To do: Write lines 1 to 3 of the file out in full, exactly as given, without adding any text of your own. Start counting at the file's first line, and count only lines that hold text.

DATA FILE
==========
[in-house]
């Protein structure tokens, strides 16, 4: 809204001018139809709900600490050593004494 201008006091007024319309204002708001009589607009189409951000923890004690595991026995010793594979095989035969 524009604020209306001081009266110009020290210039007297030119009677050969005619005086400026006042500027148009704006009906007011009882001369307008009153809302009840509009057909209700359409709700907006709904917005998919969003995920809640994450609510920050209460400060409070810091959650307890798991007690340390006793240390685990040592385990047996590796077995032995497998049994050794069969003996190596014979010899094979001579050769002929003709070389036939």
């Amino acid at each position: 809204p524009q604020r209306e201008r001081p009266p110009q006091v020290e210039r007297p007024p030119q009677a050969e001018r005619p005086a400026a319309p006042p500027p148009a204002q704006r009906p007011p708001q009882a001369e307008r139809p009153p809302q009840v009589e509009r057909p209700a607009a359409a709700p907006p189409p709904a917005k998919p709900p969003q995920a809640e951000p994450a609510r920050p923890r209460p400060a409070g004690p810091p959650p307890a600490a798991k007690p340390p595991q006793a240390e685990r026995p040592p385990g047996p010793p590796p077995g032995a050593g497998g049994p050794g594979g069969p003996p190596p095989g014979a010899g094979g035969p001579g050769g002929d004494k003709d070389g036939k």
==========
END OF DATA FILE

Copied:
[in-house]
């Protein structure tokens, strides 16, 4: 809204001018139809709900600490050593004494 201008006091007024319309204002708001009589607009189409951000923890004690595991026995010793594979095989035969 524009604020209306001081009266110009020290210039007297030119009677050969005619005086400026006042500027148009704006009906007011009882001369307008009153809302009840509009057909209700359409709700907006709904917005998919969003995920809640994450609510920050209460400060409070810091959650307890798991007690340390006793240390685990040592385990047996590796077995032995497998049994050794069969003996190596014979010899094979001579050769002929003709070389036939």
């Amino acid at each position: 809204p524009q604020r209306e201008r001081p009266p110009q006091v020290e210039r007297p007024p030119q009677a050969e001018r005619p005086a400026a319309p006042p500027p148009a204002q704006r009906p007011p708001q009882a001369e307008r139809p009153p809302q009840v009589e509009r057909p209700a607009a359409a709700p907006p189409p709904a917005k998919p709900p969003q995920a809640e951000p994450a609510r920050p923890r209460p400060a409070g004690p810091p959650p307890a600490a798991k007690p340390p595991q006793a240390e685990r026995p040592p385990g047996p010793p590796p077995g032995a050593g497998g049994p050794g594979g069969p003996p190596p095989g014979a010899g094979g035969p001579g050769g002929d004494k003709d070389g036939k």